currently ssl domain name server digital certificates represents binding between domain name and public key. the authoritative agency for domain names is the domain name infrastructure. ssl domain name server digital certificates where (at least partially) justified by perceived vulnerabilities in the domain name infrastructure (the same domain name infrastructure that is the authoritative agency for domain names).

the root trust for domain names is the domain name infrastructure ... so part of DNSSEC could be viewed as improving the integrity of the domain name infrastructure as part of eliminating systemic risk for ssl domain name server digital certificates. This can be achieved by having public key presented as part of registering domain name ... and then future communication with domain name infrastructure needs to be digitally signed ... which can be verified with the previously registered, onfile public key.

This can also be used to reduce the cost of ssl domain name digital certificates. Currently certification authorities require a ssl digital certificate application to include a whole lot of identification information. Then the certification authority has to perform error-prone, expensive and time-consuming identification matching process with the information on file (for the domain name) with the domain name infrastructure.

With an on-file public key, certification authorities can just require that ssl domain name digital certificate applications be digitally signed ... then the certification authority can replace the time-consuming, expensive, and error-prone identification process with a much more reliable and inexpensive authentication process ... verifying the digital signature with the public key on-file with the domain name infrastructure.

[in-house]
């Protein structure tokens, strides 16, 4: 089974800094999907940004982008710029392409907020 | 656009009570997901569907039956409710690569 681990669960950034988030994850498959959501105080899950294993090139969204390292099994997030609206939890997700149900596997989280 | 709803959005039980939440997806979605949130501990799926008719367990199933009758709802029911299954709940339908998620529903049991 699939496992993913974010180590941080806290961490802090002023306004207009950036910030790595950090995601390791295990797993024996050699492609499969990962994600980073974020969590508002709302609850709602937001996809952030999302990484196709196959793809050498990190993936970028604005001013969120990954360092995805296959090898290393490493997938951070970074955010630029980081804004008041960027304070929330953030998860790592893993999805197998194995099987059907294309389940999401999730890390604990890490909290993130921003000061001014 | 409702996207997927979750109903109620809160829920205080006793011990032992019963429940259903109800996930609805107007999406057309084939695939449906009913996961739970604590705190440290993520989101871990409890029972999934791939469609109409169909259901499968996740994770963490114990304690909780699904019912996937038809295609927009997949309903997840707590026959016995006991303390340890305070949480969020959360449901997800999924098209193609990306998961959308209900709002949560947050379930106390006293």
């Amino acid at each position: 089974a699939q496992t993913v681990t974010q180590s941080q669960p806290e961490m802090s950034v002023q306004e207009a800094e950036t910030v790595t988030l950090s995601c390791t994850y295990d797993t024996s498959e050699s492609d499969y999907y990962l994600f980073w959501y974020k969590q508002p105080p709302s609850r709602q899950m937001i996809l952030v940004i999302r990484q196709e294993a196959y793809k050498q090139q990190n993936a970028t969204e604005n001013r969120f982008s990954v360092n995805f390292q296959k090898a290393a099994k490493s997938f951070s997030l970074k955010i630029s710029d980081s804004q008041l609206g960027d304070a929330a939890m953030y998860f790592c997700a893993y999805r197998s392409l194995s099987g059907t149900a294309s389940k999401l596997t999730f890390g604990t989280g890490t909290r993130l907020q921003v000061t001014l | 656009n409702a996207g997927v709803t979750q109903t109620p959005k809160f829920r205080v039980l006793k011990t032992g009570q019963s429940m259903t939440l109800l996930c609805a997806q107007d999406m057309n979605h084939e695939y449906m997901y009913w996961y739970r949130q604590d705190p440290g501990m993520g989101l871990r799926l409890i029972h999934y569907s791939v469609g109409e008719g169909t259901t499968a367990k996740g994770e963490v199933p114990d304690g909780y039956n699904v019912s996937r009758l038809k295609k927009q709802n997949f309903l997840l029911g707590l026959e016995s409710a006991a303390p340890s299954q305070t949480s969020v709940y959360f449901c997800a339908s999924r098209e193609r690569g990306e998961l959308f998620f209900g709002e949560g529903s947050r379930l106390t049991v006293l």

the catch-22 for the ssl domain name certification authority industry

1) improvements in integrity of domain name infrastructure mitigates some of original justification for ssl domain name digital certificates

2) if general public can also start doing trusted real-time retrieval of on-file public key ... it further eliminates need for ssl domain name digital certificates as well as general demonstration about not needing digital certificates for trusted public key operations.

Posted by: Lynn Wheeler at June 14, 2008 02:05 PM

There is something wrong with the link , check your markup .. you added an extra ..(the marc.info link)

Posted by: anonymous at June 14, 2008 08:59 PM

Anyone interested in DNSSEC problems should look at Thomas Ptacek's series of articles on this, which seems to be pretty much the final word on DNSSEC issues, and specifically "why don't we have DNSSEC deployed yet?". It's at http://www.matasano.com/log/case-against-dnssec/ (although the final parts have been in preparation for quite some time now).

Posted by: Peter Gutmann at June 16, 2008 03:49 AM

http://ds9a.nl/secure-dns.html and http://ds9a.nl/dnssec/
may also shed some light on the issue.

Posted by: bert hubert at June 29, 2008 09:50 AM